Oncologist-approved cancer information from the American Society of Clinical Oncology
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Rhabdomyosarcoma - Childhood

This section has been reviewed and approved by the Cancer.Net Editorial Board, 2/2014
Questions to Ask the Doctor

ON THIS PAGE: You will find some questions to ask your child’s doctor or other members of the health care team, to help you better understand your child’s diagnosis, treatment plan, and overall care. To see other pages in this guide, use the colored boxes on the right side of your screen, or click “Next” at the bottom.

Talking often with the doctor is important to make informed decisions about your child’s health care. These suggested questions are a starting point to help you learn more about your child’s cancer care and treatment. You are also encouraged to ask additional questions that are important to your family. You may want to print this list and bring it to your child’s next appointment, or download Cancer.Net’s free mobile app for an e-list and other interactive tools to manage his or her care.

  • Where exactly is the tumor located?
  • Are more tests needed to confirm the diagnosis of rhabdomyosarcoma?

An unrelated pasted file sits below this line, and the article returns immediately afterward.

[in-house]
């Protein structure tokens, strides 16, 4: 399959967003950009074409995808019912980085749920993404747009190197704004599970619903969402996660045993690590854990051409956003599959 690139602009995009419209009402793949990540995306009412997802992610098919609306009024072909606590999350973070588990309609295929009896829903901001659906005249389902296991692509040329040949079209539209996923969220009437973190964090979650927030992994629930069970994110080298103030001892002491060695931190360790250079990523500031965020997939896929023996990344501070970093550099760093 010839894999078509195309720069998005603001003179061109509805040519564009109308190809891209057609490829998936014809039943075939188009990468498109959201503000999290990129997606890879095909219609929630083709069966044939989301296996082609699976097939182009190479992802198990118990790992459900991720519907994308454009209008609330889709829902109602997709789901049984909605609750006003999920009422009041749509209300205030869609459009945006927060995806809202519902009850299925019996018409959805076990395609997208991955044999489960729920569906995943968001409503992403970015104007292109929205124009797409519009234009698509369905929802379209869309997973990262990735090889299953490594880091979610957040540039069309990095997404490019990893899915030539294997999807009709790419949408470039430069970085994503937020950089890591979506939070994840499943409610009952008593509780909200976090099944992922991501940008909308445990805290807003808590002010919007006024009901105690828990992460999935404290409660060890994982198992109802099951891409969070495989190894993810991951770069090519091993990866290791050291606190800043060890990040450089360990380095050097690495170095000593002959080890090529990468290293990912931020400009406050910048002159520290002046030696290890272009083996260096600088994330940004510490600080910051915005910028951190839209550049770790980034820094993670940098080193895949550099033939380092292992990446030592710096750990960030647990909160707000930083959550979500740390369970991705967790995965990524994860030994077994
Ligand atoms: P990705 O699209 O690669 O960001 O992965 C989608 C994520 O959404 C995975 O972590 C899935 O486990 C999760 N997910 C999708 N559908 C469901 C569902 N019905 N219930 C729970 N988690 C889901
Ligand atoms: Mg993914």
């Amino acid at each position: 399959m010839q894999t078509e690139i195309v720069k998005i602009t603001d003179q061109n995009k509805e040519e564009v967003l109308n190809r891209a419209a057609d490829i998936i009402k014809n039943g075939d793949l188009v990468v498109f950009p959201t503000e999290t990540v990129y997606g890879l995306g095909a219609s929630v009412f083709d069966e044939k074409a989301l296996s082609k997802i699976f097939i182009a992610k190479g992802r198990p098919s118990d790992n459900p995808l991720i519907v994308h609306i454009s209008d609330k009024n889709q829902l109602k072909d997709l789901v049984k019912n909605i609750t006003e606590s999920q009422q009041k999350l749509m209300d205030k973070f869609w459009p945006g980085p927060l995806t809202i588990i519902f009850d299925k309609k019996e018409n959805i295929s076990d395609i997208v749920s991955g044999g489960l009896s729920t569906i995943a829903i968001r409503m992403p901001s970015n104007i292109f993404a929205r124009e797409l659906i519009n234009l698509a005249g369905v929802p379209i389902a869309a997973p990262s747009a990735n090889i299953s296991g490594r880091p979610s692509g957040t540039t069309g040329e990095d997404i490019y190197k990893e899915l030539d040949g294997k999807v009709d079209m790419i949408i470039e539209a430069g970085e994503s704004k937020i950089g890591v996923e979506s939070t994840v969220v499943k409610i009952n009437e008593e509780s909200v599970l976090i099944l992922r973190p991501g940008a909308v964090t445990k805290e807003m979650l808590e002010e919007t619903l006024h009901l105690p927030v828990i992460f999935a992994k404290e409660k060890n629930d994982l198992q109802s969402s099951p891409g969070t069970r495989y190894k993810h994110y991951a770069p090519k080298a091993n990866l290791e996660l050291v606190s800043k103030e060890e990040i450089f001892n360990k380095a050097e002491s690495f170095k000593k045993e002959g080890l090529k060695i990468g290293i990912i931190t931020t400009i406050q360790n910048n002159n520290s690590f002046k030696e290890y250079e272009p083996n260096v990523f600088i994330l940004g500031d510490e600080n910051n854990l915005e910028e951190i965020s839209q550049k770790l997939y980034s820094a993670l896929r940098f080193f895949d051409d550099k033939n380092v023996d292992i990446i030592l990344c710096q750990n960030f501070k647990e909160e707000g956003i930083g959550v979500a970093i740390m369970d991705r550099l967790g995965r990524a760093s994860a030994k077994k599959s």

• How frequently do you treat patients with rhabdomyosarcoma?
  • Can you explain my child’s pathology report (laboratory test results) to me?
  • What group and stage is the tumor? What does this mean?
  • Is the histology of the tumor favorable or unfavorable? What does this mean?
  • What are my child’s treatment options?
  • What clinical trials are open to my child? Where are they located, and how do I find out more about them?
  • What treatment plan do you recommend? Why?
  • What is the goal of each treatment? Is it to eliminate the cancer, help my child feel better, or both?
  • Who will be part of my child’s health care team, and what does each member do?
  • Who will be coordinating my child’s overall treatment and follow-up care?
  • What are the possible side effects of this treatment, both in the short term and in the long term?
  • How will this treatment affect my child’s daily life? Will he or she be able to go to school and perform his or her usual activities?
  • Could this treatment affect my child’s ability to become pregnant or have children in the future? If so, should my family talk with a fertility specialist before cancer treatment begins?
  • If I’m worried about managing the costs related to my child’s cancer care, who can help me with these concerns?
  • What follow-up tests will my child need, and how often will he or she need them?
  • What support services are available to my child? To my family?
  • Whom should I call for questions or problems?

To continue reading this guide, choose “Next” (below, right) to see some additional resources that may be helpful to your family. Or, use the colored boxes located on the right side of your screen to visit any section.

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